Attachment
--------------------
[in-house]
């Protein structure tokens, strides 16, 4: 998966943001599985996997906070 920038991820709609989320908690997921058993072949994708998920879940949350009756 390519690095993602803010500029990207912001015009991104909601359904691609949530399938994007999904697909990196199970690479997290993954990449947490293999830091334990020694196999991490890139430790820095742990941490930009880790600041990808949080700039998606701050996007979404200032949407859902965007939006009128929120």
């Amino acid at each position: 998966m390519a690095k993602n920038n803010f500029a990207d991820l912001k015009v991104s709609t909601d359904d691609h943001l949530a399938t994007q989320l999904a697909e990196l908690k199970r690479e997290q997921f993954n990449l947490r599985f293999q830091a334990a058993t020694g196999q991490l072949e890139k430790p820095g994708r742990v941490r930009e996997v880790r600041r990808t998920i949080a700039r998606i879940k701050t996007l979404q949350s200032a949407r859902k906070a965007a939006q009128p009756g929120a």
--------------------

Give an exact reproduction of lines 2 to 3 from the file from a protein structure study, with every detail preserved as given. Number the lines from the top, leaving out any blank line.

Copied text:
């Protein structure tokens, strides 16, 4: 998966943001599985996997906070 920038991820709609989320908690997921058993072949994708998920879940949350009756 390519690095993602803010500029990207912001015009991104909601359904691609949530399938994007999904697909990196199970690479997290993954990449947490293999830091334990020694196999991490890139430790820095742990941490930009880790600041990808949080700039998606701050996007979404200032949407859902965007939006009128929120």
């Amino acid at each position: 998966m390519a690095k993602n920038n803010f500029a990207d991820l912001k015009v991104s709609t909601d359904d691609h943001l949530a399938t994007q989320l999904a697909e990196l908690k199970r690479e997290q997921f993954n990449l947490r599985f293999q830091a334990a058993t020694g196999q991490l072949e890139k430790p820095g994708r742990v941490r930009e996997v880790r600041r990808t998920i949080a700039r998606i879940k701050t996007l979404q949350s200032a949407r859902k906070a965007a939006q009128p009756g929120a």